Are journalists aiding and abetting terrorist propaganda by reporting on ISIS videos? - Michael's essay
In the mid 1970s, the Frank Church Senate Committee investigating crimes committed by the CIA, discovered that for years the agency had been producing pre-packaged propaganda films made to look like real news footage. The fake news items were then broadcast by smaller television stations across the country.
A more sophisticated version of the practice was perfected by the George W. Bush White House. Again, video press releases using actors posing as television journalists were sent to stations in smaller markets. The stations, hungry for material and too cheap to pay for the real thing, would often run the propaganda videos without any disclaimer that they came from the White House. To their everlasting credit, the national networks refused to run the reports, recognizing them for what they were; undiluted propaganda.
The fact that television stood up to the Bush White House became a positive talking point inside journalism. Something profound has changed with the rise of Islamic State and their endless supply of violent videos. Every time ISIS releases another video, television stations, including the CBC, dutifully report the content and show some of the pictures. Our newspapers run photographs of the condemned kneeling in their orange jumpsuits, heads bowed, before their killers.
Whatever else it might be, ISIS is a master at marketing its murderous products of beheadings, crucifixions, burnings, stonings. They are very good practitioners of the public relations art. The purposes of the videos are to terrify and to recruit. Which raises the uncomfortable question for journalists. Are we aiding and abetting the propaganda interests of terrorists? Television and newspaper editors take the question very seriously. They do not, willy nilly, decide to run the videos without considering the impact on audiences. They strive for a delicate and nuanced balance between the public's right to know and questions of good taste and an honest reflection of the facts.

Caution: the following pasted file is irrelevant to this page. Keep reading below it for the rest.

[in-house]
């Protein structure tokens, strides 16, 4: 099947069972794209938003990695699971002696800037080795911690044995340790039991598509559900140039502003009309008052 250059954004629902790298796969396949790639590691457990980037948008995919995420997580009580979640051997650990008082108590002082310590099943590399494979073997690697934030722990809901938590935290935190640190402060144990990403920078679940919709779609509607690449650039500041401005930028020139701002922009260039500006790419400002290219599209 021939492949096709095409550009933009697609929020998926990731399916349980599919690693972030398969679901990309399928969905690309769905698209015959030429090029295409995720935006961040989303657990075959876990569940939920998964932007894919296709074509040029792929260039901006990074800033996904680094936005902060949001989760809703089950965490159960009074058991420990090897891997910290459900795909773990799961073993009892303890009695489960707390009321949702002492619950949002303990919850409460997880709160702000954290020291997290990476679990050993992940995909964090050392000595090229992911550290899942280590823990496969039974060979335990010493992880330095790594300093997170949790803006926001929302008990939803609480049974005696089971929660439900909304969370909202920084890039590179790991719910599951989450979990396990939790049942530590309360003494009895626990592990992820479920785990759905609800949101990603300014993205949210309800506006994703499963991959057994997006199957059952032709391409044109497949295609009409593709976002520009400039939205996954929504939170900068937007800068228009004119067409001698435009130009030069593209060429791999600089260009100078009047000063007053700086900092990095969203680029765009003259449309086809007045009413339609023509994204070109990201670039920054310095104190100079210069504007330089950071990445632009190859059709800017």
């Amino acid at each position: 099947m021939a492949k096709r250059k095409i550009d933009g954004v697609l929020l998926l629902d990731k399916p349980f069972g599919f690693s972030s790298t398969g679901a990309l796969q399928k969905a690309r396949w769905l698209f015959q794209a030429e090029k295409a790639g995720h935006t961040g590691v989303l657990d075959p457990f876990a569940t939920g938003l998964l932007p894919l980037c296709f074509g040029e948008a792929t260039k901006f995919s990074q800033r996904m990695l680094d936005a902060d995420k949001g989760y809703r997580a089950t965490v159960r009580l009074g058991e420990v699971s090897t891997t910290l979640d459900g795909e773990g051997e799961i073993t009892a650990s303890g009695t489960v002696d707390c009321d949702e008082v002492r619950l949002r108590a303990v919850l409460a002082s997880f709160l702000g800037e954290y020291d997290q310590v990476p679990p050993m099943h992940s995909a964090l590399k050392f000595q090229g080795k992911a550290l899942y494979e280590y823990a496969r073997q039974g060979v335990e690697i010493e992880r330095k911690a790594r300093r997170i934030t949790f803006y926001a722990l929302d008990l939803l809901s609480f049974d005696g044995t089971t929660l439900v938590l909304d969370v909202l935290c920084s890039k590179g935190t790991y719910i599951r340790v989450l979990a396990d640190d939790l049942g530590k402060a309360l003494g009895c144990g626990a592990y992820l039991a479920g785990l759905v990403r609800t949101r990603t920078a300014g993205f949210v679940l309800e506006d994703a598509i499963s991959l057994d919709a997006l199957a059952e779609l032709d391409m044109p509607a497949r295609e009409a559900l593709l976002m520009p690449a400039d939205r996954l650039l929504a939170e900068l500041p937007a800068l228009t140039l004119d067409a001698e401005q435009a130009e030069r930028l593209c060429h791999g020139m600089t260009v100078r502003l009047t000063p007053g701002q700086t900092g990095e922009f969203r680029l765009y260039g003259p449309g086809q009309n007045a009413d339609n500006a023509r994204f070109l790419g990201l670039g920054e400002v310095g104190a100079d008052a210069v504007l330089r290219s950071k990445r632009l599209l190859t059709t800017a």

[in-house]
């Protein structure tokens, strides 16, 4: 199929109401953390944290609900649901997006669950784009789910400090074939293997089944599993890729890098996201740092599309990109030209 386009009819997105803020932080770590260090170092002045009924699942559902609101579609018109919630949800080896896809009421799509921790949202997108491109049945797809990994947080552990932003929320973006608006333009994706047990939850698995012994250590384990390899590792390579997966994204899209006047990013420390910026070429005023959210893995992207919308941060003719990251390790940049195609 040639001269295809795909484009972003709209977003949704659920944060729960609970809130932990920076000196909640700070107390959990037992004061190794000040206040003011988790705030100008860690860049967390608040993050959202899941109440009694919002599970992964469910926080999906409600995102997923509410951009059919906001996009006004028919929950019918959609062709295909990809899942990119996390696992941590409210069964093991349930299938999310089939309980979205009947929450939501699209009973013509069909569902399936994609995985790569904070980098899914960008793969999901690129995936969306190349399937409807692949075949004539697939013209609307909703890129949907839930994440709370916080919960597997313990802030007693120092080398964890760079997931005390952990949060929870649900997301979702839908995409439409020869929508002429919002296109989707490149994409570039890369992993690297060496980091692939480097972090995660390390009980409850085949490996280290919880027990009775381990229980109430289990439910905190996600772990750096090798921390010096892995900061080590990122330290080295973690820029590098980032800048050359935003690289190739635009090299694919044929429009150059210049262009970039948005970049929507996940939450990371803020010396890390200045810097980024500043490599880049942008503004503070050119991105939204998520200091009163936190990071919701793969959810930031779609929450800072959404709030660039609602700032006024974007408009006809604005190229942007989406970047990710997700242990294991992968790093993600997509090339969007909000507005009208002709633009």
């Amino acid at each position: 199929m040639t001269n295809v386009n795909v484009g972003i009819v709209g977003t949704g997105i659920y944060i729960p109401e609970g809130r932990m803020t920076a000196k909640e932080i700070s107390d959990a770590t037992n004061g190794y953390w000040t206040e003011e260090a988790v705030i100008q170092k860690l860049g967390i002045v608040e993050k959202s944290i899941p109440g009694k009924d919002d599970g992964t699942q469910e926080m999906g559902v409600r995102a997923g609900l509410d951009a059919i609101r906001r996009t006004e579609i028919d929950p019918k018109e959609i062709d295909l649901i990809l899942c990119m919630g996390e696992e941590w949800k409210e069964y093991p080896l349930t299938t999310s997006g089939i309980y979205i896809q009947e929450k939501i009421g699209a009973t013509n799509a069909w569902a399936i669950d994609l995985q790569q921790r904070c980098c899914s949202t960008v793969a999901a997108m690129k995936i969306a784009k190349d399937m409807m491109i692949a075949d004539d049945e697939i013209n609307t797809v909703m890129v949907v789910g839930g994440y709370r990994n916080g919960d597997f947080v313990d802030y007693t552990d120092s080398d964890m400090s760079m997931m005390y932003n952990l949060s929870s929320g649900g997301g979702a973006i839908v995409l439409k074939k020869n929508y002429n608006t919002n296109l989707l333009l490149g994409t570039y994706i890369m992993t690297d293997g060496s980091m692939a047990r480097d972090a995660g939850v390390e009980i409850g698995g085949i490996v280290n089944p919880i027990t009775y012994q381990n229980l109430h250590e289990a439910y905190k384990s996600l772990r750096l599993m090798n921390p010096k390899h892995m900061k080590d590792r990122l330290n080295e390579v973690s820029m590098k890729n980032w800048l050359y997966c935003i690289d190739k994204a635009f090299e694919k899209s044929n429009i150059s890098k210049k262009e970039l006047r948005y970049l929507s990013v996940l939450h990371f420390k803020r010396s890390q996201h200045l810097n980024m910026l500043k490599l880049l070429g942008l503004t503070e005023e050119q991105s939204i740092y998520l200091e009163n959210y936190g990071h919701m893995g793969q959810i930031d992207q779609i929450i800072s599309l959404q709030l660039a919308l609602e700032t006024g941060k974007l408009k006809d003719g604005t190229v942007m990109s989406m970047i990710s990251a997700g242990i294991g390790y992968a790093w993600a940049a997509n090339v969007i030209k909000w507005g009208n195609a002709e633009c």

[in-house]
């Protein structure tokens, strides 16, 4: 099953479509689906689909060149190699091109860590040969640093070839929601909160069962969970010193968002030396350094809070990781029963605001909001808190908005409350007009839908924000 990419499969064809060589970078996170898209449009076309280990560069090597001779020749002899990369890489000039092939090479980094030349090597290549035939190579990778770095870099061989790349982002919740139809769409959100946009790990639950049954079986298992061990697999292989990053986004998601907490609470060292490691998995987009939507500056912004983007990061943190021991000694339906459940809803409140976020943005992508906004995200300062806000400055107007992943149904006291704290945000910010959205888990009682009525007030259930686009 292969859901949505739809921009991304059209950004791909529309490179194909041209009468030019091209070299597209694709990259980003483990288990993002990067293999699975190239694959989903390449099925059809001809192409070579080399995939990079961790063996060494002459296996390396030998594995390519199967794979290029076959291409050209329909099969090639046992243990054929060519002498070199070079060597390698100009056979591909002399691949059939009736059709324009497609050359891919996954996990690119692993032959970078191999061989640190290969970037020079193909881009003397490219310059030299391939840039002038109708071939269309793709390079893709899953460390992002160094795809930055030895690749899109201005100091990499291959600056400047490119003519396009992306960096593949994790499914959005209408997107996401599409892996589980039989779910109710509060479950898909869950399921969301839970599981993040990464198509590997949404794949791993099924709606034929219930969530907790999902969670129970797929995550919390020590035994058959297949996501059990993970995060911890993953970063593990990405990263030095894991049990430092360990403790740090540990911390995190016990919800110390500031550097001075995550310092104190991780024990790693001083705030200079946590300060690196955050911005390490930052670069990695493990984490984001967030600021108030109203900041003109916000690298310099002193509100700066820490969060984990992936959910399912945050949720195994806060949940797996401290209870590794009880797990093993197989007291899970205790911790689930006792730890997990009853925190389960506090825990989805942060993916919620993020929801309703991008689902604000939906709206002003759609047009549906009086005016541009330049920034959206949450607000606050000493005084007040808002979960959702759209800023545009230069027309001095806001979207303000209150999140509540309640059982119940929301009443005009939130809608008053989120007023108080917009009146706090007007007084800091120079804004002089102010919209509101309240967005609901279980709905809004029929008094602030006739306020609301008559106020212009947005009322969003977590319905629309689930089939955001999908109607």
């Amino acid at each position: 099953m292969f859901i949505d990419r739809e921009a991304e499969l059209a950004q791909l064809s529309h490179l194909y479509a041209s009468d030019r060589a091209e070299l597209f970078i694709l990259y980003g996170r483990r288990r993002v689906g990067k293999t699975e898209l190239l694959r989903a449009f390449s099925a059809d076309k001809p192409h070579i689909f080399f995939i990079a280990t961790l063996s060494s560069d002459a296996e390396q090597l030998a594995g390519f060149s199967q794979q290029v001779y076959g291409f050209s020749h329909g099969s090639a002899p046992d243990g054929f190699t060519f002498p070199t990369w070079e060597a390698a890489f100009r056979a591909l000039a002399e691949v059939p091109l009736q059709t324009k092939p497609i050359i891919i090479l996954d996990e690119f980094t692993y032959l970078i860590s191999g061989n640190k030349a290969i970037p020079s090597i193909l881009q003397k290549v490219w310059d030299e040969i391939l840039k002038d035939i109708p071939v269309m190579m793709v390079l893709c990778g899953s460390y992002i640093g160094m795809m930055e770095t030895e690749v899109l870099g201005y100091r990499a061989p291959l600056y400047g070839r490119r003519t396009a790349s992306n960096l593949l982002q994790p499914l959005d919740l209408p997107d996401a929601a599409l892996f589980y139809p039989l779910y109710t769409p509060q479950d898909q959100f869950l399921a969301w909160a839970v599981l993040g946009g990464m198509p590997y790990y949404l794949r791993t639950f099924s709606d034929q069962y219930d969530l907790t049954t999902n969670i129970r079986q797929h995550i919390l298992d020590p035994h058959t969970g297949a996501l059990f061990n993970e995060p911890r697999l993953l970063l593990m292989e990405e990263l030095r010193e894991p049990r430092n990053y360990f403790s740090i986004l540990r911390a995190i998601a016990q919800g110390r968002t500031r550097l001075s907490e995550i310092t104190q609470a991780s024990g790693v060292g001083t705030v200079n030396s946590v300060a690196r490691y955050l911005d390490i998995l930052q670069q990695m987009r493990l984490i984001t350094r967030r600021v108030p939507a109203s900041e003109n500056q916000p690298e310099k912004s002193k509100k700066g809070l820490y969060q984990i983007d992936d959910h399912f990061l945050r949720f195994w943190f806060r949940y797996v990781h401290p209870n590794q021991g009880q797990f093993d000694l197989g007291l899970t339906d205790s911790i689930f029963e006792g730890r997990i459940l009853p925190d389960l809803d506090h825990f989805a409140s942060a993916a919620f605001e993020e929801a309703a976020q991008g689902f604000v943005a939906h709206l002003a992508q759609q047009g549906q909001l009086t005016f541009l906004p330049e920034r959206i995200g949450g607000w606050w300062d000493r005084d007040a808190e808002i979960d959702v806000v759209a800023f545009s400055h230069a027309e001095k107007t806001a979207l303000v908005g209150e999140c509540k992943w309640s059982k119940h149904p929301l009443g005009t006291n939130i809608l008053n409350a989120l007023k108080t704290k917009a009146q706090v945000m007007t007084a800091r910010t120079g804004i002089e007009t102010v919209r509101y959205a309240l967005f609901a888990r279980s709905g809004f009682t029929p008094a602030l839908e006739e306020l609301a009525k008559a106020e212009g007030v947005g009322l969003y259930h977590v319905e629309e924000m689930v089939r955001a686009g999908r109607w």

This week in London, journalists at The Guardian argued the pros and cons of publicizing the latest ISIS video. The Guardian has clearly set out rules for publicizing the videos, as does the CBC. The overarching dilemma for me is the question of giving the terrorists exactly what they want -- widespread publicity for their reptilian views.
In 1985 in a speech to the American Bar Association, Margaret Thatcher warned news media: "We must not play into their hands - we must find ways to starve the terrorist and the hijacker of the oxygen of publicity on which they depend." She was taking aim at the BBC and its coverage of IRA bombings. And while I can't agree with anything Thatcher ever said or did, in this case she made a good point. News is a human construct. It doesn't exist in nature. The news we read, see, listen to has been decided by journalists and editors. News is what they say it is. How it differs from propaganda is a tricky question.
The journalist who oversees the standards and quality of CBC journalism is David Studer. I asked him about the ISIS videos as propaganda and not news. His reply: "The point I would make isn't about assisting in propaganda. It's a case of providing a well-informed public, well capable of making considered judgements about what it sees and hears, with information that will be useful in the process of making those judgements about matters of significant interest."
All of which is likely true. But I'm still left with the sinking feeling that somewhere in their grotesque caliphate, the torturers and killers in the videos are smiling.